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Post-Lisbon EU Energy Policy-Making: How the Changes in the Treaty will Affect the EU’s Existing Position in the Global Energy Politics?

Open Panel

Abstract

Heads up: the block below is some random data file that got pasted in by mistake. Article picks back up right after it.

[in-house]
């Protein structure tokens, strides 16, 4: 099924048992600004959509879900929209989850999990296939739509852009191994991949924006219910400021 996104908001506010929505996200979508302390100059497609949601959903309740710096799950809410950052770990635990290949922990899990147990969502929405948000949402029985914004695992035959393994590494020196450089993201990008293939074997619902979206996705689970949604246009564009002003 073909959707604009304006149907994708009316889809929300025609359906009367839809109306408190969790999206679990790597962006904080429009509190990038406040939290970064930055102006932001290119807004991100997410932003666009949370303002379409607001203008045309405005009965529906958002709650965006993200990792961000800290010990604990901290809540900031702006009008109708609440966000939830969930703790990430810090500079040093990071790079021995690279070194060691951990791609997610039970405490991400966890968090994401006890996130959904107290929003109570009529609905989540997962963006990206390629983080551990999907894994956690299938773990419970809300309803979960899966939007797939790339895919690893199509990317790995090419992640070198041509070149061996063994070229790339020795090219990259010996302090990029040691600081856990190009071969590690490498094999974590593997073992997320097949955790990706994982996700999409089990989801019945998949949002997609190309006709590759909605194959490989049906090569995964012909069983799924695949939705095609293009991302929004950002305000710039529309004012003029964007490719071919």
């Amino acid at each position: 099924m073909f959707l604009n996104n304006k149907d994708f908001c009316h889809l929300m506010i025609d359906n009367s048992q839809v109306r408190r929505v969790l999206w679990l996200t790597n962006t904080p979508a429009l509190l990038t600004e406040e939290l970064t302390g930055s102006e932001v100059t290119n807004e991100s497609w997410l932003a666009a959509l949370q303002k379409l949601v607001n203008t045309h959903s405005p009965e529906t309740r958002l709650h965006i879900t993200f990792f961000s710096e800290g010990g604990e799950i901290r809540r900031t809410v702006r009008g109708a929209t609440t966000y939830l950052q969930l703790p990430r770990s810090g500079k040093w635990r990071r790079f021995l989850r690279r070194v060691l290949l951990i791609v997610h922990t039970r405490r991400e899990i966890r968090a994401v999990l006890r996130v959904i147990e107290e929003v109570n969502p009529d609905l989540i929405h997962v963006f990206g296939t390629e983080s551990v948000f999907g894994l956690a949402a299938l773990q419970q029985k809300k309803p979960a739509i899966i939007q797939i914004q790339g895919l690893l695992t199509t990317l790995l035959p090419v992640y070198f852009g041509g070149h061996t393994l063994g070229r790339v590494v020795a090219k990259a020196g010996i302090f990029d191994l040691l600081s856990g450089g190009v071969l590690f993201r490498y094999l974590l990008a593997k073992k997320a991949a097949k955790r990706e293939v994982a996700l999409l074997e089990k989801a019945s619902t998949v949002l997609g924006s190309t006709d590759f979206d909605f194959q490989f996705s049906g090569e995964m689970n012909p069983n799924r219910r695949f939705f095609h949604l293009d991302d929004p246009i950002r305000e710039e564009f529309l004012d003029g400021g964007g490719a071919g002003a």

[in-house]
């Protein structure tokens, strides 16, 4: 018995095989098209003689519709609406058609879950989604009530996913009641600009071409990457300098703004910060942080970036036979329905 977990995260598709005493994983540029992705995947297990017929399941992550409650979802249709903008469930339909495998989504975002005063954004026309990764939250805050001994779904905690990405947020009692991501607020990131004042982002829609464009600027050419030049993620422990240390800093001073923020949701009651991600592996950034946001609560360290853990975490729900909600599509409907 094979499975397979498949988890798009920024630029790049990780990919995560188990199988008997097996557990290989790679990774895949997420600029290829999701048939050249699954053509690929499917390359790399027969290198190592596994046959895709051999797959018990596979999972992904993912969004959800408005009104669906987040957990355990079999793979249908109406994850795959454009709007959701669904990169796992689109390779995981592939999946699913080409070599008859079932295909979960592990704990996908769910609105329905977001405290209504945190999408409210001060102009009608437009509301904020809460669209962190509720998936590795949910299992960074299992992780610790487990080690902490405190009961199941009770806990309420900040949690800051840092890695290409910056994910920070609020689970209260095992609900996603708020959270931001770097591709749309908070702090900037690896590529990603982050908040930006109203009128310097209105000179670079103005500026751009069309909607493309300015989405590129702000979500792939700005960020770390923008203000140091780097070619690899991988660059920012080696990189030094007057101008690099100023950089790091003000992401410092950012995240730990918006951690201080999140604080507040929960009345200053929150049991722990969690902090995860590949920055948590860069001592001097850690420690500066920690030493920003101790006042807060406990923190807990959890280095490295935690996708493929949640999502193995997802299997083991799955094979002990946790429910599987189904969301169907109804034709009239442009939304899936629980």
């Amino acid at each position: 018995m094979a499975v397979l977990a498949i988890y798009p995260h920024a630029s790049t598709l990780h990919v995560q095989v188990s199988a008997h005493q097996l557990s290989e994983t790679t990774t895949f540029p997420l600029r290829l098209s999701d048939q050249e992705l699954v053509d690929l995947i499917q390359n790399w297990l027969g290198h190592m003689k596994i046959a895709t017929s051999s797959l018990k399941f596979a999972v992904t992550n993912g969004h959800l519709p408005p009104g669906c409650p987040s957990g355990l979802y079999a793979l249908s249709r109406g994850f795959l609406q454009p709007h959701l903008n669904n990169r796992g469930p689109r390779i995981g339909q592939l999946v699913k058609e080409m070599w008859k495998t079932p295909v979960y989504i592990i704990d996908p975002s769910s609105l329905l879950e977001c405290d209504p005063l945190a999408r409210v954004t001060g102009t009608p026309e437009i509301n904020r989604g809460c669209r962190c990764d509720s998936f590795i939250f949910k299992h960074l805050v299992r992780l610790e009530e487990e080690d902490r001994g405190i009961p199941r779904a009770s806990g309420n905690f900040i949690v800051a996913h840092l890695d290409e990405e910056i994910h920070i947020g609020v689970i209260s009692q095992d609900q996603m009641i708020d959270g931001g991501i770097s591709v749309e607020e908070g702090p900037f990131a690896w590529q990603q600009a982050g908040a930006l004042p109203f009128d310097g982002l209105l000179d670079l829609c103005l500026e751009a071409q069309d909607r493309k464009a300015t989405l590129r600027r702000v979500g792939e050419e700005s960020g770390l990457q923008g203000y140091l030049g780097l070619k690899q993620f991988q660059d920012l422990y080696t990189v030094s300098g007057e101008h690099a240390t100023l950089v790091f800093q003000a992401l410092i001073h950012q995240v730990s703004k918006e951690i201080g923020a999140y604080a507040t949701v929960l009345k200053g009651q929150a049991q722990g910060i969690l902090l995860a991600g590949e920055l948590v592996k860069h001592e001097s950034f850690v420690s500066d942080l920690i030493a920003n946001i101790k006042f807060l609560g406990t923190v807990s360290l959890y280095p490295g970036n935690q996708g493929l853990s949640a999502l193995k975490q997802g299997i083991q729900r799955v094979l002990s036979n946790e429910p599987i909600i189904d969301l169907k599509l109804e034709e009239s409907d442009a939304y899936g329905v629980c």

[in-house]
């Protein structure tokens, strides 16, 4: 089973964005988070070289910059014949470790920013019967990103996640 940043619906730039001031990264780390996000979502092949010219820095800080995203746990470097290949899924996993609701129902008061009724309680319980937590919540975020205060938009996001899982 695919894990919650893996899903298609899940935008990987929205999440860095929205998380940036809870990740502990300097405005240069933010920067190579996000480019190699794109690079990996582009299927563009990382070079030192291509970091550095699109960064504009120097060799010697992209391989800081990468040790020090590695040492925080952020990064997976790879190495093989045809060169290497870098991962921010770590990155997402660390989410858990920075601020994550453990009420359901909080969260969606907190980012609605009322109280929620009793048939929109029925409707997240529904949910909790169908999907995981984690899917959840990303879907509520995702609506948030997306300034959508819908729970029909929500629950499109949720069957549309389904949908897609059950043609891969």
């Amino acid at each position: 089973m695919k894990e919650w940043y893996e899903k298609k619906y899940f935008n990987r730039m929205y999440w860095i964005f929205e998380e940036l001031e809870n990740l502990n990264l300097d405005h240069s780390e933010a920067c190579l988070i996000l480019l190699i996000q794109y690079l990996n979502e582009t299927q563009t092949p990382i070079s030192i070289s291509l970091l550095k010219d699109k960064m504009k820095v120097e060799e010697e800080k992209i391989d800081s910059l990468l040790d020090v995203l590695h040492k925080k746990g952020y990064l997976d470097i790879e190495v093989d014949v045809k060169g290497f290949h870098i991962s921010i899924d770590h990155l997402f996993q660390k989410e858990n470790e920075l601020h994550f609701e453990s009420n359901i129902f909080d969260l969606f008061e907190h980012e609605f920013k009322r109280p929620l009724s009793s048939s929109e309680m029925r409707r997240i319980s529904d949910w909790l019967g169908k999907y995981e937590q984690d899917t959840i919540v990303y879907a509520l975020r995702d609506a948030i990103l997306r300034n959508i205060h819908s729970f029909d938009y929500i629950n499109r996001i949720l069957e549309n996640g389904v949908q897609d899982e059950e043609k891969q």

Today, EU energy consumption represents 15 per cent of world energy consumption, second only to the US (20 per cent). The dominant fuel in the EU is oil with 37 per cent but natural gas is by far the fastest growing source of energy due to climate change concerns, accounting for 25 per cent of consumption in 2009. The EU’s current energy-import dependency rate is 56 per cent, expected to rise 67 per cent by 2020. The largest reserves, accessible to the EU, are in politically or economically insecure regions like Russia, North Africa and the Middle East or in the Greater Caspian. Therefore, conflicts in the energy producing regions, problems related to transit, price fluctuations, climate change and increasing dependency on foreign imports have created a rising sense of urgency in the EU. In a period of growing dependence on imported oil and natural gas, challenges are arising that require a re-evaluation of present EU policies and the consideration of possible strategies for the maintenance of the security of energy and diversification of supply. Accordingly, a new energy title is introduced in Treaty of Lisbon (ToL) which empowers the EU to adopt new legislation, not only for the sake of the internal energy market, but also to ensure security of supply, diversification and the development of new and renewable forms of energy. However, the new Energy Title does not go beyond confirming the status quo. This article looks at how the ToL is likely to affect EU energy policy-making and negotiation in the field of external energy policy concerning pipeline politics. So the question here is not whether the ToL will enable the EU to become an effective actor, but how the changes in the Treaty will affect the EU’s existing position in the global energy politics.